One of those attending will be the chair of Bournemouth and Poole Greenpeace, Richard Hillyard. He says he will be joining the Heathrow campaigners on Friday.
“Heathrow and BAA are being targeted because it’s a major UK airport and campaigning there will get a lot of attention, but it is really a statement against the expansion of many local UK airports, Bournemouth included,” he said.
“If aviation expands at the rate the Government wants, then every other industry would have to be zero carbon, which in reality has no chance of happening.
“Greenpeace is trying to mobilise the focus on binge flying, trying to get the message across that there’s no need to fly internally in this country just because it’s cheap.”
He says public transport needs to be drastically improved to give people a real alternative.
And they hope that this is the message that makes the news, rather than a battle with the police.
But at the same time the state is delivering another message – ordinary peaceful protesters are the real targets of anti-terror legislation.

Thursday, August 09, 2007

The Horror of Agent Orange

Len Aldis of the Britain-Vietnam Friendship Society talks about Agent Orange.The American War on Vietnam was the most devastating war yet known. Although it ended in 1975 it left a terrible legacy which has travelled down the years to the present day for the people, its forests and its land. Despite this the country has made remarkable progress in many fields since and despite the international embargo that ended in 1994. However, it will take many more years of support, and international aid to overcome the legacy of Agent Orange one of the chemicals used in that war.Our campaigns seeking justice for the victims of Agent Orange has led to Len Aldis being invited to speak at a number of universities in the UK and in Vietnam. He has also spoken on the issue at public meetings in Sweden, Denmark, Germany, France and Vietnam.In addition, we have shown international award winning documentary films on Agent Orange such as Battle’s Poison Cloud, produced by Tambuti Films of London. Path to Justice, Vietnam Film Centre and in which Len appeared. Another film, Agent Orange, a personal requiem” by Masako Sakata has recently been released as has The Last Ghost of War by an American company, Janet Gardner Group. Mention should be made of the support given by Labour MP Harry Cohen, who has tabled a number of Early Day Motions in support of the Vietnamese victims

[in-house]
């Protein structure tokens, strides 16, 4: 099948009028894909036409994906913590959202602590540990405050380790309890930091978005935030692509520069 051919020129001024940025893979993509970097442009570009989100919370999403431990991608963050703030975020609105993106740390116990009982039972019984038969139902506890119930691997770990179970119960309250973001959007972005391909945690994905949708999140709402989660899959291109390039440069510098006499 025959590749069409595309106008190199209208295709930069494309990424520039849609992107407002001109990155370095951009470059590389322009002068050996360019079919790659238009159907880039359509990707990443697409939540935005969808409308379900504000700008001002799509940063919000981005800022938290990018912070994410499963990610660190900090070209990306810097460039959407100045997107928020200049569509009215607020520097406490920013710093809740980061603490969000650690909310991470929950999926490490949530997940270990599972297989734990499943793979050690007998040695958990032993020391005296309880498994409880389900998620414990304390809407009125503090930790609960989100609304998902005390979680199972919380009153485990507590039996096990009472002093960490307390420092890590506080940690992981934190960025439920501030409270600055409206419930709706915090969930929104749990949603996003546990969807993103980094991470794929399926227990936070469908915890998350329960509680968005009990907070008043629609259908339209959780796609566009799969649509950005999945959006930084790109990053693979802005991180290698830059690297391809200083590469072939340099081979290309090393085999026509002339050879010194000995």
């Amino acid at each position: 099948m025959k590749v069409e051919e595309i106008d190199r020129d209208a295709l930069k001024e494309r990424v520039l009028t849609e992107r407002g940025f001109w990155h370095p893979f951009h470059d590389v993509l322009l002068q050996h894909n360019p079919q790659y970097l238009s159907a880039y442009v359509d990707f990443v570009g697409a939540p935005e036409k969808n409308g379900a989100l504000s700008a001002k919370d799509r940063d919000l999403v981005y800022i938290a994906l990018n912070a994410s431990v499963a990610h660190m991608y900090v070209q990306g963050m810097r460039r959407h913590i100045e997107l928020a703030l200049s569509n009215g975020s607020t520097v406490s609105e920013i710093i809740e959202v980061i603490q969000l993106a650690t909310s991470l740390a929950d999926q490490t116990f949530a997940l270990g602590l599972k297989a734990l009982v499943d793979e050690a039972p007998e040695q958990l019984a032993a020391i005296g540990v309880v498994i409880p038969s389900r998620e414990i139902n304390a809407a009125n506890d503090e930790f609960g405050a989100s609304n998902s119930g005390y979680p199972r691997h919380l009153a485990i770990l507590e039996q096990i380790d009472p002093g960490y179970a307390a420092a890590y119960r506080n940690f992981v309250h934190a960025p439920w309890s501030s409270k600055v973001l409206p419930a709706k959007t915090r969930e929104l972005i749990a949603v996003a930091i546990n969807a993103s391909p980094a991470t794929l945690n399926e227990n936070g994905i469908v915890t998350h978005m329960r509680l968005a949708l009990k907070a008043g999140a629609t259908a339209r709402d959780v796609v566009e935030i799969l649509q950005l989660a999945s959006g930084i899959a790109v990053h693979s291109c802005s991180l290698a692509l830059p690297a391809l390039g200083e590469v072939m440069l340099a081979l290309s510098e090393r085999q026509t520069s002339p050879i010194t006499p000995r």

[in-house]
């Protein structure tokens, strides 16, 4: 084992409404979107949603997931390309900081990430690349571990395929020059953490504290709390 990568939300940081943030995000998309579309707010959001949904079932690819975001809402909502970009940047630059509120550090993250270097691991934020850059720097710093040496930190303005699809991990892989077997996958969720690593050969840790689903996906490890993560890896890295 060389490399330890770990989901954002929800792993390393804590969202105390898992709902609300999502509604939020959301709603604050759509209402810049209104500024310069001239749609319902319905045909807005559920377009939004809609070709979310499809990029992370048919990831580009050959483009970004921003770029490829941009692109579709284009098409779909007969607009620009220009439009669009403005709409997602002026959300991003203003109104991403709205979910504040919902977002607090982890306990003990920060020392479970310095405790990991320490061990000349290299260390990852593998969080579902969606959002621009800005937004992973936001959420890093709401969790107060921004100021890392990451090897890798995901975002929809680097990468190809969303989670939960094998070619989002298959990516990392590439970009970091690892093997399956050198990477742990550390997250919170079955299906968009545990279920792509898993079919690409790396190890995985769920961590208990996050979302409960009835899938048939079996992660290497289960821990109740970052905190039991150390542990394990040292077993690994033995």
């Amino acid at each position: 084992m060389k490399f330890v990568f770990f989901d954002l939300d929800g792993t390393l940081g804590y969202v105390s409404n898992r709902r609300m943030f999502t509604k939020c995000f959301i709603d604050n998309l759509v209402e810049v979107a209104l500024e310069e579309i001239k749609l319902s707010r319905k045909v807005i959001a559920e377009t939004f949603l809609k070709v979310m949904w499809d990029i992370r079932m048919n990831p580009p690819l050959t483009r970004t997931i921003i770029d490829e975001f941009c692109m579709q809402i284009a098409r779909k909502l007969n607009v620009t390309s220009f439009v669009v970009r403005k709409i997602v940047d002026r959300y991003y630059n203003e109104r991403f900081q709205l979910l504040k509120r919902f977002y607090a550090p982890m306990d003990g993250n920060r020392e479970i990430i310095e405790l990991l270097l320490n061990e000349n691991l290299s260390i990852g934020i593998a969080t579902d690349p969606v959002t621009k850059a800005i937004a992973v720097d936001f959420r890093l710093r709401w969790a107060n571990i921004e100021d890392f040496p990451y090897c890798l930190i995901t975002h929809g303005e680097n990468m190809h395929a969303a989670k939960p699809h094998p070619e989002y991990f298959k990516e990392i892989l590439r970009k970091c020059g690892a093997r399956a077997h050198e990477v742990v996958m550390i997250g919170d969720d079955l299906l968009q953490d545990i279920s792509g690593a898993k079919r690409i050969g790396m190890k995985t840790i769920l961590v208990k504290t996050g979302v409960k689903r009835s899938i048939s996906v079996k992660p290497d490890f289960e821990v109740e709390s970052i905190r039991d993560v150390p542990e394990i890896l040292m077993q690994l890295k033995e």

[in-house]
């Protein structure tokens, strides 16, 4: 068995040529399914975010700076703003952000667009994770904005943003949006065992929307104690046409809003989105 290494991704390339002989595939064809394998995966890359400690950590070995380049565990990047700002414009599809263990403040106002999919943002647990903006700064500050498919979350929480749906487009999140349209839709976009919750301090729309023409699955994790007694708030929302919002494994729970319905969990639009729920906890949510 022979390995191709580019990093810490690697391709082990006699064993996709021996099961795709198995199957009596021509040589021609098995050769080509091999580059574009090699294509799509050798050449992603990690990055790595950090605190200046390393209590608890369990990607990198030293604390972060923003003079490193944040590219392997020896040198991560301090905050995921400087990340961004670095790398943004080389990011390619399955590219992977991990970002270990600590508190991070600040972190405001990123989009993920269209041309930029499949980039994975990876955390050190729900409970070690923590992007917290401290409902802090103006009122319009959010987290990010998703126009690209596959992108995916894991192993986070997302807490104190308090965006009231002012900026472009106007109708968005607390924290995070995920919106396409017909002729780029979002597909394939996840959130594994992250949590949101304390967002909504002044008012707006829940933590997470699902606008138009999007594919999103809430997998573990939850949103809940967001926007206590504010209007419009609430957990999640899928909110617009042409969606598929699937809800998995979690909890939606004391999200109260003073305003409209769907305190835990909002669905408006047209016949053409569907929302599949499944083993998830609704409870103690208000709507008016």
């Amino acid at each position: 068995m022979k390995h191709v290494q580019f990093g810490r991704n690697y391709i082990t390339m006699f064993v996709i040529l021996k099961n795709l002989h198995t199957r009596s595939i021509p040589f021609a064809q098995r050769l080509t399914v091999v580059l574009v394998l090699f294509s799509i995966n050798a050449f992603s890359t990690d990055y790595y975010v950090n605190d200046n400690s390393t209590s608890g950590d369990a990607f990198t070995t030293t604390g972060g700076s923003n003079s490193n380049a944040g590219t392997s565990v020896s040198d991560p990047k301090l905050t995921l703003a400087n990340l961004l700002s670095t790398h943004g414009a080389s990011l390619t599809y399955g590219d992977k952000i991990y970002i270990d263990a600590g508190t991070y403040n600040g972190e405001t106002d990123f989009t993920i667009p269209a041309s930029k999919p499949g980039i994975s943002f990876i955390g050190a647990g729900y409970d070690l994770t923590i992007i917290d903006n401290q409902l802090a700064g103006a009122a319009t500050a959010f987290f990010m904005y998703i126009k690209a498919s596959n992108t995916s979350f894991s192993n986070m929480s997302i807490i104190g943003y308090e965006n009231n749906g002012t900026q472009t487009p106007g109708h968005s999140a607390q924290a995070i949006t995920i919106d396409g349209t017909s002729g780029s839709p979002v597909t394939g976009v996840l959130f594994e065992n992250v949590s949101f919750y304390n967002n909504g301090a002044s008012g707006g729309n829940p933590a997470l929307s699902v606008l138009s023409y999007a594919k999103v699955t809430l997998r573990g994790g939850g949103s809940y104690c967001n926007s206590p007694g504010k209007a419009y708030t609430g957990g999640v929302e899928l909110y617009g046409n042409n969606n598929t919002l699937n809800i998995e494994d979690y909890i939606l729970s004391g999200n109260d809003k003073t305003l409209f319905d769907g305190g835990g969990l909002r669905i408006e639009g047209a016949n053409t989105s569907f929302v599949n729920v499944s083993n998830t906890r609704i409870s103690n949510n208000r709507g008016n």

London news round-up

High Court bans Heathrow protest

A HIGH COURT judge last Monday granted an injunction to the British Airports Authority (BAA) banning a climate change protest that could have disrupted the working of the airports for a while.
But the Mrs Justice Swift refused BAA’s application for a blanket ban on all protests there and left both sides claiming a victory.
BAA, owned by Spanish construction and services group Ferrovial, went to the High Court in London to prevent up to 5,000 people setting up camp between 14th and 21st August in a demonstration against climate change and a proposed third runway at Heathrow.
BAA was ordered to pay the costs of the three groups who challenged the attempt to impose the most wide-ranging restriction on the right to protest ever used in Britain.
The injunction bans three people – John Stewart of the Heathrow Campaign Against Aircraft Noise (Hacan), Josh Garman and Leo Murray of the anti-aviation group Plane Stupid – from interfering with the running of the airport.
The injunction was also applied to the Plane Stupid organisation and to “anyone acting in concert” with it in any illegal activity.
The umbrella group Airport Watch – which includes the Woodlands Trust, the Royal Society for the Protection of Birds and the Campaign to Protect Rural England – was not included in the injunction.
Organisers of the Camp for Climate Action said they would go ahead with the protest camp: “The Camp for Climate Change is not covered by the injunction that was that was granted at the High Court today, and will be going ahead as planned,” they said.
“The final injunction provides no additional powers of arrest, and covers a much smaller geographical area, which will not include the camp. Everyone, including the named injunctees, is therefore free to come to the camp.”
BAA had claimed that a blanket injunction was necessary because of the threat of terrorism. They sought to include not just Heathrow but Paddington Station, Piccadilly and parts of the M25 and M4.
But as she restricted the range of the injunction Mrs Justice Swift said: “Police will be deflected from their ordinary duties, including protecting the public from terrorist attack. There is a risk that a terrorist group might use the disruption by protesters to carry out an attack.”
London Mayor Ken Livingstone opposed the blanket injunction and hired a team of lawyers to be in court for the hearing. London Underground and Transport for London were awarded costs as Mrs Justice Swift said it was “extraordinary” that BAA had not consulted them.